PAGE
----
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Produced & Maintained by Idaho Mountain Express, Box 1013, Ketchum, ID 83340-1013 
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Copyright © 2002 Express Publishing Inc.
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For the week of May 7 - 13, 2003

Opinion Columns

Tree Talk

Commentary by BETTY BELL

From now on every potted tree will be harder to ignore than a wart on the end of your nose.

One day, during the string of years I worked as a sky chauffeur, an employer sent me to Twin Falls to pick up the horticulturist he had contracted to go over his yard with reputed Shaman-like powers over all life rooted in soil. The horticulturist, Glen, as he asked to be called, was friendly enough that I was cheekily emboldened to seek advice I’d rather not pay for.

For the past couple of weeks my ficus tree had looked droopy, and some its leaves showed a hint of yellow. So I asked Glen what I should do. Glen’s answer was a startling nine-word revelation. Startling. And because I’d put that genie back in the bottle if I could, if you don’t want to let the genie out in your house, this is the time to turn to the News of Record or Sports.

Anyone left?

What Glen said was: "There’s no such thing as a happy potted tree."

Well, I warned you. Now here’s what happens: You try hard never to look straight at a potted tree again. Alas, it doesn’t work. From now on every potted tree will be harder to ignore than a wart on the end of your nose. And potted trees are everywhere—they’re all over town at entrances, and inside too, in wee spaces of otherwise ethically run businesses. And wait until the next time you go to a nursery and are confronted by the forest of potted trees awaiting adoption. At least they can hope to be rescued.

But worst of all is to come upon a group of parking lot trees like those at River Run at Baldy. Oh my. Two dozen or more could-be 60-70-80 foot beauties are imprisoned in huge cement pots, lined up in what I suppose is meant to be an eye-pleasing way to direct traffic. Perhaps the winters aren’t unbearable for these trees, but think of them now, in springtime, with each day getting hotter, with heat waves soon to rise from their parking lot slab. Would a single bird pause on a branch of any one of these trees? Would it settle in and build a nest and start a family? Never.

Well, enough of potted trees. I won’t leave you in despondency and despair--here’s a couple of good tree tales.

Do you remember that particular tree so important to you long ago? A tree you climbed and swung from, and built a tree house in for you and your buddies, and buried window-crashed birds beneath--and probably Lassie too? And today, on your favorite hikes, are there trees that you say hi to at least privately--and if no one’s around, you’ll stop and pat? Special trees are like health care--they have to be a part of everyone’s life.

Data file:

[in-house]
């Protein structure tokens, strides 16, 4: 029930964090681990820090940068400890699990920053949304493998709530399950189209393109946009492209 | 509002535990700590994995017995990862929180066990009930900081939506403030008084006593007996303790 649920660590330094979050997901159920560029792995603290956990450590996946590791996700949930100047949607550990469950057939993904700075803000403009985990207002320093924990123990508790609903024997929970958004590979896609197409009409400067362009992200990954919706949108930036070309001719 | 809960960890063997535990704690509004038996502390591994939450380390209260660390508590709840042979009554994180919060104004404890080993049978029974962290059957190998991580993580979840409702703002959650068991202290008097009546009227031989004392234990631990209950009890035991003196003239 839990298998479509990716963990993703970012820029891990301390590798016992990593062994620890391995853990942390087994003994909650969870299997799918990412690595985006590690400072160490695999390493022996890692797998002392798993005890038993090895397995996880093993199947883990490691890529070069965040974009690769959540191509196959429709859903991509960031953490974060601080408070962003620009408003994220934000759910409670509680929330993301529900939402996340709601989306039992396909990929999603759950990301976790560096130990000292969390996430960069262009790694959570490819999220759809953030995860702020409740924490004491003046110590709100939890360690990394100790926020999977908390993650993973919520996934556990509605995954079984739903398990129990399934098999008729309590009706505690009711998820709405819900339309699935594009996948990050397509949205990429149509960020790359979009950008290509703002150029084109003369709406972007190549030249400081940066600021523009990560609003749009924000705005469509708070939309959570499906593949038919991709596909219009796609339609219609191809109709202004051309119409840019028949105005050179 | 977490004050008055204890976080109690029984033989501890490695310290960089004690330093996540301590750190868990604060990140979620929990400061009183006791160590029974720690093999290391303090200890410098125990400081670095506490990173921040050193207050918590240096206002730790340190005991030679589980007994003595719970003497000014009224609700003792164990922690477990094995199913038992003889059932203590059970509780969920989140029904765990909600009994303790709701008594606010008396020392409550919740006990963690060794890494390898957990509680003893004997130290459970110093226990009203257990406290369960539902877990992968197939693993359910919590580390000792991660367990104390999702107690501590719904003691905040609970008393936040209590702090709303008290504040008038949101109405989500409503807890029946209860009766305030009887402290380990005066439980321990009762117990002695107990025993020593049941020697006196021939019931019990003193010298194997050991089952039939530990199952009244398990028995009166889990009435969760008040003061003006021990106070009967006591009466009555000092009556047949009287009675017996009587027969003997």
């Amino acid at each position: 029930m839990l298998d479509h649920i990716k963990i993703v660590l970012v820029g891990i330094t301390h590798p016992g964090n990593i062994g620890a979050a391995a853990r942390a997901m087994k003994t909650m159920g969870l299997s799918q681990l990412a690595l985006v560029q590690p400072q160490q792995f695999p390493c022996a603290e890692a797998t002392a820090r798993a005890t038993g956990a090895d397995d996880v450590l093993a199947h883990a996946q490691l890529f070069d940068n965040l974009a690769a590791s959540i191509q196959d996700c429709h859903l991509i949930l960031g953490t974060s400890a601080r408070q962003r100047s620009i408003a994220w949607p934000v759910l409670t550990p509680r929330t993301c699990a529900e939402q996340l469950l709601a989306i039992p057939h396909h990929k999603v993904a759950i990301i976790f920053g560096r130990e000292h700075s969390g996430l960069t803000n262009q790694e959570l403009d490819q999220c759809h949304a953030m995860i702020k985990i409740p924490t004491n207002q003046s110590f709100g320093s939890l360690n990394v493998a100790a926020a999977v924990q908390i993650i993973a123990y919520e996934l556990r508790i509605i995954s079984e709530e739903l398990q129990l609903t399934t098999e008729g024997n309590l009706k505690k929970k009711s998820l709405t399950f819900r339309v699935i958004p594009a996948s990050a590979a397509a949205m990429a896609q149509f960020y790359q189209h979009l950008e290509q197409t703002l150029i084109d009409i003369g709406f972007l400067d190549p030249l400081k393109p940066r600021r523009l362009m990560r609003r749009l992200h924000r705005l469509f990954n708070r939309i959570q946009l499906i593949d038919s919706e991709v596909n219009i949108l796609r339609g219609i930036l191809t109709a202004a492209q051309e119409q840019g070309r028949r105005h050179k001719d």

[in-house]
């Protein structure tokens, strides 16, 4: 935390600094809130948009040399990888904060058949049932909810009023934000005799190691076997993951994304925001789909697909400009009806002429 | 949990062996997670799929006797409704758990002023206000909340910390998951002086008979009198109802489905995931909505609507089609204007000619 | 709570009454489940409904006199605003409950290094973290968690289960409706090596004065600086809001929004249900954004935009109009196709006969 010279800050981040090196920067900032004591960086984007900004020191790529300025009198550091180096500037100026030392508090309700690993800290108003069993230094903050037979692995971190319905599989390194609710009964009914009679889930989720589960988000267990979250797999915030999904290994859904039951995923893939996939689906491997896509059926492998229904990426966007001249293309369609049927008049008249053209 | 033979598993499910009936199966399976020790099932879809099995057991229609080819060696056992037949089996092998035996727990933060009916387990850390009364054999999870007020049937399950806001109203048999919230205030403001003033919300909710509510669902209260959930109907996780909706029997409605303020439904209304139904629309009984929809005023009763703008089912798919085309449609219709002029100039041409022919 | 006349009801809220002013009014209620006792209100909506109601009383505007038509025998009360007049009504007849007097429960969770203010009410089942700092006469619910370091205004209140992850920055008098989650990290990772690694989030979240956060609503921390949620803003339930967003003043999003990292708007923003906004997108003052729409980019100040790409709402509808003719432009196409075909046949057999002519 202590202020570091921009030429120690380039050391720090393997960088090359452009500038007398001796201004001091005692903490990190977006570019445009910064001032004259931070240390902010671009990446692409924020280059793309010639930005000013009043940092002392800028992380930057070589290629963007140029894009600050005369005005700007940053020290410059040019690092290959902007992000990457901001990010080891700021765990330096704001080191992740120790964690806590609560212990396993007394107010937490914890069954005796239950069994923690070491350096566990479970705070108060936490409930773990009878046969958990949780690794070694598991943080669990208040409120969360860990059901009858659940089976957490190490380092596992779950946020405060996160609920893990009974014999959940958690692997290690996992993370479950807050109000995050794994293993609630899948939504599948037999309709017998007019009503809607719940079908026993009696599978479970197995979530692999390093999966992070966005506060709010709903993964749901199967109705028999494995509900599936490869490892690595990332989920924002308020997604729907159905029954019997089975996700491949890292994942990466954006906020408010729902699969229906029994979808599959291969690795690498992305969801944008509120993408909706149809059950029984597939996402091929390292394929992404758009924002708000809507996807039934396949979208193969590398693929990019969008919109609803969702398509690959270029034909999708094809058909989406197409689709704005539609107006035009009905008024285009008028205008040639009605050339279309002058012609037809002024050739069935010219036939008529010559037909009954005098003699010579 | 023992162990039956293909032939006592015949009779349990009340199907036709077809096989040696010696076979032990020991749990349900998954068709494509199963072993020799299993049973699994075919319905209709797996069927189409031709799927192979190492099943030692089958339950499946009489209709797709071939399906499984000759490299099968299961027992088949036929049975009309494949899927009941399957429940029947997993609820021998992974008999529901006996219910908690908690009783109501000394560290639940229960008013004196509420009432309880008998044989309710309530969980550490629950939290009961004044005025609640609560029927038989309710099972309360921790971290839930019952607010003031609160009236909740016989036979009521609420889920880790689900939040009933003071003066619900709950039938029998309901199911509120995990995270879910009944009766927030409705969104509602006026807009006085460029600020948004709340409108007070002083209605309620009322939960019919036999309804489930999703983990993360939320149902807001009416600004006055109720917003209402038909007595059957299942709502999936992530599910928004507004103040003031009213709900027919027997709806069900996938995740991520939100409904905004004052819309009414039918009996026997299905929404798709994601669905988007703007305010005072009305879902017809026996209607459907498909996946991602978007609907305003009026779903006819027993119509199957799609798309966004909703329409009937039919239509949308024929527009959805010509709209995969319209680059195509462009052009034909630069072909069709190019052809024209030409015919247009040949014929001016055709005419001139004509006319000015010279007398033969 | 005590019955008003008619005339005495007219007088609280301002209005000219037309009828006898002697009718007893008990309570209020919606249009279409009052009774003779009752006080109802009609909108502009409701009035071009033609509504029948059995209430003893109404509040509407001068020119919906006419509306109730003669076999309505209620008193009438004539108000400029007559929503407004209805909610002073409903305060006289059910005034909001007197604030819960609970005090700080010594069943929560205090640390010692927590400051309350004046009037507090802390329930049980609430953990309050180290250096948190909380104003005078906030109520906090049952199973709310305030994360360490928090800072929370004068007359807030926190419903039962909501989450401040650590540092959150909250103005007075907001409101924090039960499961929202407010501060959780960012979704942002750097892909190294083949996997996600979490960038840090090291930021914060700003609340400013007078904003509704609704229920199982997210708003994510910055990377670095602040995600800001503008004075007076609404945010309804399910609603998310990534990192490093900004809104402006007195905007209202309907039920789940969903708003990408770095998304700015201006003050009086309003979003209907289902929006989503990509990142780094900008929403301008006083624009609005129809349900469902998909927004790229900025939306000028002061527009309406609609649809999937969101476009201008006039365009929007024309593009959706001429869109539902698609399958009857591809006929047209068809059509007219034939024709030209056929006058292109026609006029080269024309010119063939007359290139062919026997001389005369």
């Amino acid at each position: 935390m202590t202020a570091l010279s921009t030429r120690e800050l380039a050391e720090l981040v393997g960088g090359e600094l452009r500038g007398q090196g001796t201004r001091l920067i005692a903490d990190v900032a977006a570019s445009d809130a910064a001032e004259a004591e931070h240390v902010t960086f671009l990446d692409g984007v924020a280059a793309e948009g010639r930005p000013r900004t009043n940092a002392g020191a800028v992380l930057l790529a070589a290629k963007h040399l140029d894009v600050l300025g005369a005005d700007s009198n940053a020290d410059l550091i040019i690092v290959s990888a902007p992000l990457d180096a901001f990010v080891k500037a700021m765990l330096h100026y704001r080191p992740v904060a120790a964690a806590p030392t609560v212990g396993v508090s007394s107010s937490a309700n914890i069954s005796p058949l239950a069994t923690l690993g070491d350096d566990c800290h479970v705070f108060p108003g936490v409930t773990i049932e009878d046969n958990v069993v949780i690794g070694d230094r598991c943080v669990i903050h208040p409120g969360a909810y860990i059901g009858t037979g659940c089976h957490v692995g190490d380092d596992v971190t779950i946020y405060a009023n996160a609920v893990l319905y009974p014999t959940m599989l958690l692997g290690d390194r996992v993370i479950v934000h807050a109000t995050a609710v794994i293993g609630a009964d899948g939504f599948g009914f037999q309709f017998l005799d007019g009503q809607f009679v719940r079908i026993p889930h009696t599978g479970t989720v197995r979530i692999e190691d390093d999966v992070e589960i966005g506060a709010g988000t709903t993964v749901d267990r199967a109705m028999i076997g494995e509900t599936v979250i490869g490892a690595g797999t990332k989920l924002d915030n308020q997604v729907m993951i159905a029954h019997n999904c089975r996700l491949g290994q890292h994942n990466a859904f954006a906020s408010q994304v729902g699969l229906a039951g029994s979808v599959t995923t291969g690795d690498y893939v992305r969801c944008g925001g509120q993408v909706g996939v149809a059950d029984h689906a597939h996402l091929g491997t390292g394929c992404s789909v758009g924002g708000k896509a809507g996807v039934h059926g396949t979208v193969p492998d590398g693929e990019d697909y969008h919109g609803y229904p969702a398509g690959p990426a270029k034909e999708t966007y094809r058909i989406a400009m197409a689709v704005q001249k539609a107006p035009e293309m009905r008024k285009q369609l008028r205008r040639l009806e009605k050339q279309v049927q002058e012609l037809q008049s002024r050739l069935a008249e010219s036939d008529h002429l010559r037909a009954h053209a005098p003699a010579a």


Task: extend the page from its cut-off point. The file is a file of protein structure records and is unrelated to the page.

One of my favorite trees is in Hailey, and it’s a magnificent willow. Turn east off Main Street at Silver, go one block to First Ave. North, and there it is. It’s worth the detour. The first time I saw it I stopped the car and went to the door and asked about its history.

"It’s not even our tree," the young man who answered said. "It was here, big even when my dad bought this place 22 years ago. But we don’t own it, the city does. Hailey owns and takes care of the trees all up and down here." He pointed to First Avenue.

What a town! Oh if every town could be as wise. I checked out the rest of the beauties, but, for me, the willow still wins first prize.

My next tree is on a trail you’ve probably hiked countless times: Park above Trail Creek cabin ... walk down below ... turn left up the dirt trail … turn right at the first opportunity … after a short way turn right again at the next opportunity … go up that switchback and hairpin to the next … and before you reach the end of the second switchback—only a ten minute walk in all—and you’re in the presence of one grand old pine. It’s on the downhill side, only 15-20 feet below the path, the biggest tree in the neighborhood. It was lucky enough to seed in ample space and perfect light, so it’s too large for two people to wrap their arms around and join hands—even its boughs can qualify as trees. Best of all, it must be the most creature-friendly tree in Blaine County. Twice I’ve seen a great horned owl presiding on an especially handsome right-angled bough. And then one special day, I saw a bobcat. On that day I was accompanied by magpie friends who know and follow me because I always have suet for them. I hold out my hand and a mag alights and takes the suet offering. My mag friend was the reason I saw the bobcat—it landed right beside him. But the cat’s eyes were locked on me, it didn’t care about the mag, and the mag didn’t have a clue about the cat.

In the few frozen seconds I stood there I imprinted every detail of this tufted, pointy-eared cat. I’d like to say I stood my ground and tried for inter-species communication, but I was totally chicken-hearted. I quick-stepped backwards down the trail while I prayed I’d be sure-footed and not sprawl and be smothered in fur and claws and hot breath.

About that ficus tree: Well, that’s not an heroic tale either. I knew I wouldn’t even try to take it to California where it could have lived a long and happy life. Instead, without sharing Glen’s disheartening nine words, I gave my ficus to a lady I knew only slightly—certainly not well enough that I’d likely ever visit. And I haven’t.


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The Idaho Mountain Express is distributed free to residents and guests throughout the Sun Valley, Idaho resort area community. Subscribers to the Idaho Mountain Express will read these stories and others in this week's issue.